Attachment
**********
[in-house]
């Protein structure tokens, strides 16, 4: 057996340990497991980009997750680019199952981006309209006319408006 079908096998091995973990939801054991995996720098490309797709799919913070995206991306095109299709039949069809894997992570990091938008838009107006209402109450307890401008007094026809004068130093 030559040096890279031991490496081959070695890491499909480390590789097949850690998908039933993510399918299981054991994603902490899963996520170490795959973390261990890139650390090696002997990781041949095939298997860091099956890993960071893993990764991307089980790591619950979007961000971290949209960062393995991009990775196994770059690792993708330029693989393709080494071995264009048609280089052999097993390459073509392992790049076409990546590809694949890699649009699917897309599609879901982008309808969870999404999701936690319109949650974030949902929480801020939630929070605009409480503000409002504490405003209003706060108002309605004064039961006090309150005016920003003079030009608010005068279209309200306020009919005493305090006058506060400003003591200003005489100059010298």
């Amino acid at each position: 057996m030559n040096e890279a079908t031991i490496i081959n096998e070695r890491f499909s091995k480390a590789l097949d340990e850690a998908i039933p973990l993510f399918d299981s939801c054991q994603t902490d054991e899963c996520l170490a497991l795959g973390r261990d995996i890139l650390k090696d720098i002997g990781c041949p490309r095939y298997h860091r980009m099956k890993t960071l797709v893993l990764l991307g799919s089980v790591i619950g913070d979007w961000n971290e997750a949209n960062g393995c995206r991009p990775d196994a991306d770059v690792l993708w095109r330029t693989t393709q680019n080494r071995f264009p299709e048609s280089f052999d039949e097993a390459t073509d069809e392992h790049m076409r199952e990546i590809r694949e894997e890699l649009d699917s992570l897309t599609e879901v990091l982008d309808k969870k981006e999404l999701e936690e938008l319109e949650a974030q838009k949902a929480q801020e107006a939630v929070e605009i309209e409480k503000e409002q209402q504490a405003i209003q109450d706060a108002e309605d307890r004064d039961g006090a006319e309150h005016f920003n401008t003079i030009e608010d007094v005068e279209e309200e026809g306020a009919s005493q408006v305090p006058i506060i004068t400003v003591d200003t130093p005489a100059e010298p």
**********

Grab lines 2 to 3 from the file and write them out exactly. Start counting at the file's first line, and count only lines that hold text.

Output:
């Protein structure tokens, strides 16, 4: 057996340990497991980009997750680019199952981006309209006319408006 079908096998091995973990939801054991995996720098490309797709799919913070995206991306095109299709039949069809894997992570990091938008838009107006209402109450307890401008007094026809004068130093 030559040096890279031991490496081959070695890491499909480390590789097949850690998908039933993510399918299981054991994603902490899963996520170490795959973390261990890139650390090696002997990781041949095939298997860091099956890993960071893993990764991307089980790591619950979007961000971290949209960062393995991009990775196994770059690792993708330029693989393709080494071995264009048609280089052999097993390459073509392992790049076409990546590809694949890699649009699917897309599609879901982008309808969870999404999701936690319109949650974030949902929480801020939630929070605009409480503000409002504490405003209003706060108002309605004064039961006090309150005016920003003079030009608010005068279209309200306020009919005493305090006058506060400003003591200003005489100059010298």
């Amino acid at each position: 057996m030559n040096e890279a079908t031991i490496i081959n096998e070695r890491f499909s091995k480390a590789l097949d340990e850690a998908i039933p973990l993510f399918d299981s939801c054991q994603t902490d054991e899963c996520l170490a497991l795959g973390r261990d995996i890139l650390k090696d720098i002997g990781c041949p490309r095939y298997h860091r980009m099956k890993t960071l797709v893993l990764l991307g799919s089980v790591i619950g913070d979007w961000n971290e997750a949209n960062g393995c995206r991009p990775d196994a991306d770059v690792l993708w095109r330029t693989t393709q680019n080494r071995f264009p299709e048609s280089f052999d039949e097993a390459t073509d069809e392992h790049m076409r199952e990546i590809r694949e894997e890699l649009d699917s992570l897309t599609e879901v990091l982008d309808k969870k981006e999404l999701e936690e938008l319109e949650a974030q838009k949902a929480q801020e107006a939630v929070e605009i309209e409480k503000e409002q209402q504490a405003i209003q109450d706060a108002e309605d307890r004064d039961g006090a006319e309150h005016f920003n401008t003079i030009e608010d007094v005068e279209e309200e026809g306020a009919s005493q408006v305090p006058i506060i004068t400003v003591d200003t130093p005489a100059e010298p």